Nintendo Switch OLED model vs Nintendo Switch: what’s the difference?


After months of not exactly baseless speculation and rumours, Nintendo revealed a new Nintendo Switch back in the summer, which is now on sale. 

While there are definitely reasons to be excited about the 2021 refresh of Ninty’s hybrid machine, which continues to sell faster than Usain Bolt running to catch a bus, those hoping for a graphical boost that puts it a little bit more in line the PlayStation 5 and Xbox Series X (or even Xbox Series S) are going to be underwhelmed.

The Nintendo Switch OLED model, as the name gives away, does have a brand new OLED display, as well as a vastly improved kickstand and better speakers, all of which is exciting news for handheld players. But does it justify the price bump? And are there enough new features to tempt current Switch owners into upgrading?

Design: (screen) Size matters

Display and audio: OLED me at it

Display and audio: OLED me at it

If you want to know the main reason why you should consider buying a Nintendo Switch OLED model then, well, the clue’s in the name. As well as increasing the size of the display, Nintendo has replaced the original Switch’s LCD with a 7in OLED panel. If you’ve made the jump from an LCD phone to an OLED-toting one – or perhaps you were the owner of the evidently ahead-of-its-time OLED PlayStation Vita – then you’ll know what a huge difference it can make. Richer, more vivid colours, inkier blacks and improved contrast: there’s a good reason why OLED continues to reign supreme in the world of screen tech.

The Switch OLED’s resolution remains at 1280×720, but despite the undoubtedly disappointing lack of a bump in that department, the move to OLED is still a big upgrade for those who care about visuals. The watercolour painting in motion that is The Legend of Zelda: Breath of the Wild and its upcoming sequel will look absolutely sumptuous on an OLED.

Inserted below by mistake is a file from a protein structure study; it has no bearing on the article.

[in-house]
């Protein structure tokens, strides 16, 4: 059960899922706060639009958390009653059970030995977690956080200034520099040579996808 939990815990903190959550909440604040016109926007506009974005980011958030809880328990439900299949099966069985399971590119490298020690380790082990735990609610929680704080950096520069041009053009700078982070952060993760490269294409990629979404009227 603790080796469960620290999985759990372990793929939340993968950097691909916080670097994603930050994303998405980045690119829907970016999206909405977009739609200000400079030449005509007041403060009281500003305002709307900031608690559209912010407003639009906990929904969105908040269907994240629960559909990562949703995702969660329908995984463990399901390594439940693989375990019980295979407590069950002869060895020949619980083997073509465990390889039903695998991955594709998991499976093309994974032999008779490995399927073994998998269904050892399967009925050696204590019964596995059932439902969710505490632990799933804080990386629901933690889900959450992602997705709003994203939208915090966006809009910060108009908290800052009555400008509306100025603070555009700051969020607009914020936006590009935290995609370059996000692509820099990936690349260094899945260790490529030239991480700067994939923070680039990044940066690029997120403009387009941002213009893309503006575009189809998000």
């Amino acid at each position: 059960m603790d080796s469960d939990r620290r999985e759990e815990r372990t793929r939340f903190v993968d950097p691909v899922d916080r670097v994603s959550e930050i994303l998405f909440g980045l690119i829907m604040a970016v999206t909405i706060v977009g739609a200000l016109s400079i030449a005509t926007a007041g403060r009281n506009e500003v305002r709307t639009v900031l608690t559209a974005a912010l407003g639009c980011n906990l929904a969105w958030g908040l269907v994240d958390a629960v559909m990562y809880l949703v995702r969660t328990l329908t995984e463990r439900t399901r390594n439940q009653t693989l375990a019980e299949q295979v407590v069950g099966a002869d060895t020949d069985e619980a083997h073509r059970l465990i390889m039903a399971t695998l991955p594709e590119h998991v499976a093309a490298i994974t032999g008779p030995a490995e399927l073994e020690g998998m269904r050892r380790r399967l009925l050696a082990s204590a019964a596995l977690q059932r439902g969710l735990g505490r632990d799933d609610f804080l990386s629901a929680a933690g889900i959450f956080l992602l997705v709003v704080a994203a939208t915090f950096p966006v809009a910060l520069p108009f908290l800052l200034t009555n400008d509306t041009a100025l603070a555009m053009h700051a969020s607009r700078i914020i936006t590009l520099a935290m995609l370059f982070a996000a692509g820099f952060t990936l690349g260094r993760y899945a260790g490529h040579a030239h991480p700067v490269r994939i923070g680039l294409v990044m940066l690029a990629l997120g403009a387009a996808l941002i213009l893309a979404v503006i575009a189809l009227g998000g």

Nintendo says the Switch OLED features ‘enhanced audio’ from the console’s speakers, and they’re definitely noticeably louder and more detailed. If you’d still rather use headphones, Nintendo finally enabled Bluetooth support for all its Nintendo Switch models (including the OLED) last month. Not being able to use your wireless cans with the original Switch was a big letdown and felt outdated back in 2017. And while a number of brands have released Switch headsets with USC-C dongles that enable wireless connectivity, it’s much easier now you can pair any old pair of Sonys or Boses that you might have lying around.

Power: Same as it ever was

What’s the difference? Short answer: nothing. Despite all the talk about a 4K-ready Switch Pro being on the horizon, the Switch OLED will have the same customised Nvidia Tegra X1 as its predecessor, the same 4GB of RAM, and the same max 1920×1080 at 60fps performance when docked. There’s no 4K upscaling of any sort going on here. In handheld mode, meanwhile, 720p remains the best you can expect resolution-wise.

Power-hungry Nintendo gamers were definitely expecting more and, while we can see how it might be tricky for Nintendo to develop games that run well on a 4K top-tier model without crushing the handheld-only 720p Switch Lite or simply looking awful by comparison on the weaker hardware, it does feel like a missed opportunity.

Handheld Switch players will likely be chuffed with the OLED upgrade, but if your own Switch is usually docked, there’s simply no reason to upgrade. Games are going to look and perform identically. And we still wouldn’t rule out a 4K Switch in the not-too-distant future.

Battery life and storage: more in the tank

Battery life and storage: more in the tankBattery life and storage: more in the tank

If you think your OG Switch is lacking in the battery department, prepare for more disappointment. The Switch OLED has the same 4.5-9 hours battery life, depending on usage, as its LCD counterpart, and the same 3-hour charging time. However, OLED displays are more energy-efficient and so far it feels like we’re getting a bit of additional juice out of the new console.

Storage, on the other hand, has doubled out of the box. You get 64GB now, and although an SD storage card expansion will probably still be essential at some point down the line, you’ll at least be able to hold out a bit longer.

Price: deeper pockets needed

If you want Mario and Zelda on an OLED, you’re going to have to pay up for the privilege. The Nintendo Switch OLED model costs £310, £30 more than the £280 (and often discounted) standard model did, although the standard model has been price-dropped to £260. The Switch OLED costs a little over £100 more than the £199 Switch Lite.



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